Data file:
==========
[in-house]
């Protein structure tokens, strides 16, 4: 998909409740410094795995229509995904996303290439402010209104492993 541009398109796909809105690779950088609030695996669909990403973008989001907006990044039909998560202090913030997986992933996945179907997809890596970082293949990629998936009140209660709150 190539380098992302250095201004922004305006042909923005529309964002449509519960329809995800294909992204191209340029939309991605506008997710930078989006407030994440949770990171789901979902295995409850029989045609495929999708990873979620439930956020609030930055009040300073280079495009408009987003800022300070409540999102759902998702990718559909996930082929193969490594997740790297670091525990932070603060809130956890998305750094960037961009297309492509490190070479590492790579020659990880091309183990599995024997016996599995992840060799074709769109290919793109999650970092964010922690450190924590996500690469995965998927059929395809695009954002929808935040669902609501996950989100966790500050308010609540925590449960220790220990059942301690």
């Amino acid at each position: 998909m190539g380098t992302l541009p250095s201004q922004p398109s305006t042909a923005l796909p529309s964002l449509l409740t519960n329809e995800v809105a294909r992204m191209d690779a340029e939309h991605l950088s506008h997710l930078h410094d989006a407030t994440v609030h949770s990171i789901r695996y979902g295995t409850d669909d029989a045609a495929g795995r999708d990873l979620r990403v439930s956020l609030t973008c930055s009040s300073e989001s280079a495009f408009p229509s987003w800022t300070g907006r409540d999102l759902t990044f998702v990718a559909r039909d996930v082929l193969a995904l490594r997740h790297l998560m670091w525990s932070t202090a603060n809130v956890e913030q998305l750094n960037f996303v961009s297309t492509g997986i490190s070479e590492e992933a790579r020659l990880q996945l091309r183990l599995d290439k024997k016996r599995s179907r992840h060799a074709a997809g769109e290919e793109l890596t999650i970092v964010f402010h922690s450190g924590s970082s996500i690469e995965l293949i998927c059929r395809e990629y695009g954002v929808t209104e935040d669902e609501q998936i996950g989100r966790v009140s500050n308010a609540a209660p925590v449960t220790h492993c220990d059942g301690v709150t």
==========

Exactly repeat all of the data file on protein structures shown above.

[in-house]
């Protein structure tokens, strides 16, 4: 998909409740410094795995229509995904996303290439402010209104492993 541009398109796909809105690779950088609030695996669909990403973008989001907006990044039909998560202090913030997986992933996945179907997809890596970082293949990629998936009140209660709150 190539380098992302250095201004922004305006042909923005529309964002449509519960329809995800294909992204191209340029939309991605506008997710930078989006407030994440949770990171789901979902295995409850029989045609495929999708990873979620439930956020609030930055009040300073280079495009408009987003800022300070409540999102759902998702990718559909996930082929193969490594997740790297670091525990932070603060809130956890998305750094960037961009297309492509490190070479590492790579020659990880091309183990599995024997016996599995992840060799074709769109290919793109999650970092964010922690450190924590996500690469995965998927059929395809695009954002929808935040669902609501996950989100966790500050308010609540925590449960220790220990059942301690």
């Amino acid at each position: 998909m190539g380098t992302l541009p250095s201004q922004p398109s305006t042909a923005l796909p529309s964002l449509l409740t519960n329809e995800v809105a294909r992204m191209d690779a340029e939309h991605l950088s506008h997710l930078h410094d989006a407030t994440v609030h949770s990171i789901r695996y979902g295995t409850d669909d029989a045609a495929g795995r999708d990873l979620r990403v439930s956020l609030t973008c930055s009040s300073e989001s280079a495009f408009p229509s987003w800022t300070g907006r409540d999102l759902t990044f998702v990718a559909r039909d996930v082929l193969a995904l490594r997740h790297l998560m670091w525990s932070t202090a603060n809130v956890e913030q998305l750094n960037f996303v961009s297309t492509g997986i490190s070479e590492e992933a790579r020659l990880q996945l091309r183990l599995d290439k024997k016996r599995s179907r992840h060799a074709a997809g769109e290919e793109l890596t999650i970092v964010f402010h922690s450190g924590s970082s996500i690469e995965l293949i998927c059929r395809e990629y695009g954002v929808t209104e935040d669902e609501q998936i996950g989100r966790v009140s500050n308010a609540a209660p925590v449960t220790h492993c220990d059942g301690v709150t």